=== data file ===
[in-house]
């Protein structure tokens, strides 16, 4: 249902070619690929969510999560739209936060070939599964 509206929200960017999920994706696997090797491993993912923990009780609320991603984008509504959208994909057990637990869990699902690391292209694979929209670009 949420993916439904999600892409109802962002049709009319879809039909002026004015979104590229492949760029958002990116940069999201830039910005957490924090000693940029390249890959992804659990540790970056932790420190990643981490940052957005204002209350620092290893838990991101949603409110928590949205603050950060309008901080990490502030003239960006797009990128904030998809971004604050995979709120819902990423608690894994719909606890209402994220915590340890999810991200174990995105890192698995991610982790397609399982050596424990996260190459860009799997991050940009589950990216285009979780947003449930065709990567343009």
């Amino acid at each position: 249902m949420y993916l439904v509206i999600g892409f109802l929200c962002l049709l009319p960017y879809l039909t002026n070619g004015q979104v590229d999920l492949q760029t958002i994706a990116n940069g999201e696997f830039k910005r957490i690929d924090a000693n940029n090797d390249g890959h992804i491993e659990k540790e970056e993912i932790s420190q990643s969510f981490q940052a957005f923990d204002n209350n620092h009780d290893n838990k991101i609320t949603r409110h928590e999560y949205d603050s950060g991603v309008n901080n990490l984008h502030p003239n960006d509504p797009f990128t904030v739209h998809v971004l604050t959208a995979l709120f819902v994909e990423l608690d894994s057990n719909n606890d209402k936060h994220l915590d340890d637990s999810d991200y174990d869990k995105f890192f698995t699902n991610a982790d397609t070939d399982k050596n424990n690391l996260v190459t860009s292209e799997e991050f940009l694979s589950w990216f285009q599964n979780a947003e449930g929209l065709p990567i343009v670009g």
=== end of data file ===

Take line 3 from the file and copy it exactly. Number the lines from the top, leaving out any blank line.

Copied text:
């Amino acid at each position: 249902m949420y993916l439904v509206i999600g892409f109802l929200c962002l049709l009319p960017y879809l039909t002026n070619g004015q979104v590229d999920l492949q760029t958002i994706a990116n940069g999201e696997f830039k910005r957490i690929d924090a000693n940029n090797d390249g890959h992804i491993e659990k540790e970056e993912i932790s420190q990643s969510f981490q940052a957005f923990d204002n209350n620092h009780d290893n838990k991101i609320t949603r409110h928590e999560y949205d603050s950060g991603v309008n901080n990490l984008h502030p003239n960006d509504p797009f990128t904030v739209h998809v971004l604050t959208a995979l709120f819902v994909e990423l608690d894994s057990n719909n606890d209402k936060h994220l915590d340890d637990s999810d991200y174990d869990k995105f890192f698995t699902n991610a982790d397609t070939d399982k050596n424990n690391l996260v190459t860009s292209e799997e991050f940009l694979s589950w990216f285009q599964n979780a947003e449930g929209l065709p990567i343009v670009g």